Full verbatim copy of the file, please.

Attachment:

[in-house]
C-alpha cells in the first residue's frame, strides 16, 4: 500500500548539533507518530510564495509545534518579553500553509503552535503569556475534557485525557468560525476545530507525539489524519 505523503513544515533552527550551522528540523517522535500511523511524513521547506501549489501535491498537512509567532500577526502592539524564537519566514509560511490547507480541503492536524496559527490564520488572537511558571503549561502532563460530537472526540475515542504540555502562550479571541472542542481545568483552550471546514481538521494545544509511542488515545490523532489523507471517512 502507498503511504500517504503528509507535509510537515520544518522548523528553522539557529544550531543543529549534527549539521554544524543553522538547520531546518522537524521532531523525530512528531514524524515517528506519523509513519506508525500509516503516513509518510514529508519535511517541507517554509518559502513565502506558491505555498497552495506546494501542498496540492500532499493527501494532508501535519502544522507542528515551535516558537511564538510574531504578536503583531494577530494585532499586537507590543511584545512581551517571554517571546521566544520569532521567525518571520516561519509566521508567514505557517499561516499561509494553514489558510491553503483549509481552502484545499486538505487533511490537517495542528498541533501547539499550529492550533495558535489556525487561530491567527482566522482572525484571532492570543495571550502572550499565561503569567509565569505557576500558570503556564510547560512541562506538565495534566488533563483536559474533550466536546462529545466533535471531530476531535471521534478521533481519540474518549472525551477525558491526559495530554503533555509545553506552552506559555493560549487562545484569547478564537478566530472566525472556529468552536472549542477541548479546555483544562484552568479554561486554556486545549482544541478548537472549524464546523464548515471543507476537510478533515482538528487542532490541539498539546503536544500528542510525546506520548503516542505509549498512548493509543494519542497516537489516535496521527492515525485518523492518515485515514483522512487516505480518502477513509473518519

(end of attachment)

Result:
[in-house]
C-alpha cells in the first residue's frame, strides 16, 4: 500500500548539533507518530510564495509545534518579553500553509503552535503569556475534557485525557468560525476545530507525539489524519 505523503513544515533552527550551522528540523517522535500511523511524513521547506501549489501535491498537512509567532500577526502592539524564537519566514509560511490547507480541503492536524496559527490564520488572537511558571503549561502532563460530537472526540475515542504540555502562550479571541472542542481545568483552550471546514481538521494545544509511542488515545490523532489523507471517512 502507498503511504500517504503528509507535509510537515520544518522548523528553522539557529544550531543543529549534527549539521554544524543553522538547520531546518522537524521532531523525530512528531514524524515517528506519523509513519506508525500509516503516513509518510514529508519535511517541507517554509518559502513565502506558491505555498497552495506546494501542498496540492500532499493527501494532508501535519502544522507542528515551535516558537511564538510574531504578536503583531494577530494585532499586537507590543511584545512581551517571554517571546521566544520569532521567525518571520516561519509566521508567514505557517499561516499561509494553514489558510491553503483549509481552502484545499486538505487533511490537517495542528498541533501547539499550529492550533495558535489556525487561530491567527482566522482572525484571532492570543495571550502572550499565561503569567509565569505557576500558570503556564510547560512541562506538565495534566488533563483536559474533550466536546462529545466533535471531530476531535471521534478521533481519540474518549472525551477525558491526559495530554503533555509545553506552552506559555493560549487562545484569547478564537478566530472566525472556529468552536472549542477541548479546555483544562484552568479554561486554556486545549482544541478548537472549524464546523464548515471543507476537510478533515482538528487542532490541539498539546503536544500528542510525546506520548503516542505509549498512548493509543494519542497516537489516535496521527492515525485518523492518515485515514483522512487516505480518502477513509473518519